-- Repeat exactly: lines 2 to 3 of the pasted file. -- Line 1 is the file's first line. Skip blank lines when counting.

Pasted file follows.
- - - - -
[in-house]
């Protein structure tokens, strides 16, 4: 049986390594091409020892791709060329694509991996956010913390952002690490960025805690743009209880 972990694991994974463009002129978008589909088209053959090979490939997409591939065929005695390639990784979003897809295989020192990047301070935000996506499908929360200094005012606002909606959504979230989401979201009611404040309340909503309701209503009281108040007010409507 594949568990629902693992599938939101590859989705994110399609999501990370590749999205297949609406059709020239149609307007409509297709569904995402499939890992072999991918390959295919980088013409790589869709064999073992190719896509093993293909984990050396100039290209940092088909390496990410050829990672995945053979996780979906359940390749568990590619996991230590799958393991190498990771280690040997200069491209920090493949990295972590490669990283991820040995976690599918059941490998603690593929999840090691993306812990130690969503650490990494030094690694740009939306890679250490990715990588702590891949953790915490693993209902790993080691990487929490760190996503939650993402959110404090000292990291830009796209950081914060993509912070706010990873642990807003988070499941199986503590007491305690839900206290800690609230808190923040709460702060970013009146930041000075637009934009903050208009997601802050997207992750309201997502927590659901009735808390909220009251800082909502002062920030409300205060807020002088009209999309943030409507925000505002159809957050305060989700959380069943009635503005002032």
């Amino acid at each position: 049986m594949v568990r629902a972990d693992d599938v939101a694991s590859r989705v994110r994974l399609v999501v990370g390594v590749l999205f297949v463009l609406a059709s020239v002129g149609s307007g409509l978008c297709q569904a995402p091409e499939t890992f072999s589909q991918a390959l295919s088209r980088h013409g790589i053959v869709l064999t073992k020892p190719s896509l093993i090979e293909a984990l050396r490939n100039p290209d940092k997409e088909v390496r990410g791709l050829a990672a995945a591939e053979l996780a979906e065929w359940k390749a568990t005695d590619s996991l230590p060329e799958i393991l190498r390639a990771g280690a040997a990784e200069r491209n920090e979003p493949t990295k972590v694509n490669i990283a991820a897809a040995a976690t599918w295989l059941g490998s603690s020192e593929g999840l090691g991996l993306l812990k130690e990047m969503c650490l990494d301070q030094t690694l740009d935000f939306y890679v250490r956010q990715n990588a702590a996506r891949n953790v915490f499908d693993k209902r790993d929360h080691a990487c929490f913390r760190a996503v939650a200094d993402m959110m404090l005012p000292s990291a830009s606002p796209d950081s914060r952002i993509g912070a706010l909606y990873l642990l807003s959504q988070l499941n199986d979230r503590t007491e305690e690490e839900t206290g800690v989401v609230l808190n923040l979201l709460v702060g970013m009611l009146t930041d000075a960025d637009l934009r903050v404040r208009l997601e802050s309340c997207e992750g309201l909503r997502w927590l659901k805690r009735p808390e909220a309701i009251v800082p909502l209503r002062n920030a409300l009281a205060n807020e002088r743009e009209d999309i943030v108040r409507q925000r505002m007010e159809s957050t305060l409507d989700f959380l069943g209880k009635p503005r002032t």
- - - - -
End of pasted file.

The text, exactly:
């Protein structure tokens, strides 16, 4: 049986390594091409020892791709060329694509991996956010913390952002690490960025805690743009209880 972990694991994974463009002129978008589909088209053959090979490939997409591939065929005695390639990784979003897809295989020192990047301070935000996506499908929360200094005012606002909606959504979230989401979201009611404040309340909503309701209503009281108040007010409507 594949568990629902693992599938939101590859989705994110399609999501990370590749999205297949609406059709020239149609307007409509297709569904995402499939890992072999991918390959295919980088013409790589869709064999073992190719896509093993293909984990050396100039290209940092088909390496990410050829990672995945053979996780979906359940390749568990590619996991230590799958393991190498990771280690040997200069491209920090493949990295972590490669990283991820040995976690599918059941490998603690593929999840090691993306812990130690969503650490990494030094690694740009939306890679250490990715990588702590891949953790915490693993209902790993080691990487929490760190996503939650993402959110404090000292990291830009796209950081914060993509912070706010990873642990807003988070499941199986503590007491305690839900206290800690609230808190923040709460702060970013009146930041000075637009934009903050208009997601802050997207992750309201997502927590659901009735808390909220009251800082909502002062920030409300205060807020002088009209999309943030409507925000505002159809957050305060989700959380069943009635503005002032």
């Amino acid at each position: 049986m594949v568990r629902a972990d693992d599938v939101a694991s590859r989705v994110r994974l399609v999501v990370g390594v590749l999205f297949v463009l609406a059709s020239v002129g149609s307007g409509l978008c297709q569904a995402p091409e499939t890992f072999s589909q991918a390959l295919s088209r980088h013409g790589i053959v869709l064999t073992k020892p190719s896509l093993i090979e293909a984990l050396r490939n100039p290209d940092k997409e088909v390496r990410g791709l050829a990672a995945a591939e053979l996780a979906e065929w359940k390749a568990t005695d590619s996991l230590p060329e799958i393991l190498r390639a990771g280690a040997a990784e200069r491209n920090e979003p493949t990295k972590v694509n490669i990283a991820a897809a040995a976690t599918w295989l059941g490998s603690s020192e593929g999840l090691g991996l993306l812990k130690e990047m969503c650490l990494d301070q030094t690694l740009d935000f939306y890679v250490r956010q990715n990588a702590a996506r891949n953790v915490f499908d693993k209902r790993d929360h080691a990487c929490f913390r760190a996503v939650a200094d993402m959110m404090l005012p000292s990291a830009s606002p796209d950081s914060r952002i993509g912070a706010l909606y990873l642990l807003s959504q988070l499941n199986d979230r503590t007491e305690e690490e839900t206290g800690v989401v609230l808190n923040l979201l709460v702060g970013m009611l009146t930041d000075a960025d637009l934009r903050v404040r208009l997601e802050s309340c997207e992750g309201l909503r997502w927590l659901k805690r009735p808390e909220a309701i009251v800082p909502l209503r002062n920030a409300l009281a205060n807020e002088r743009e009209d999309i943030v108040r409507q925000r505002m007010e159809s957050t305060l409507d989700f959380l069943g209880k009635p503005r002032t």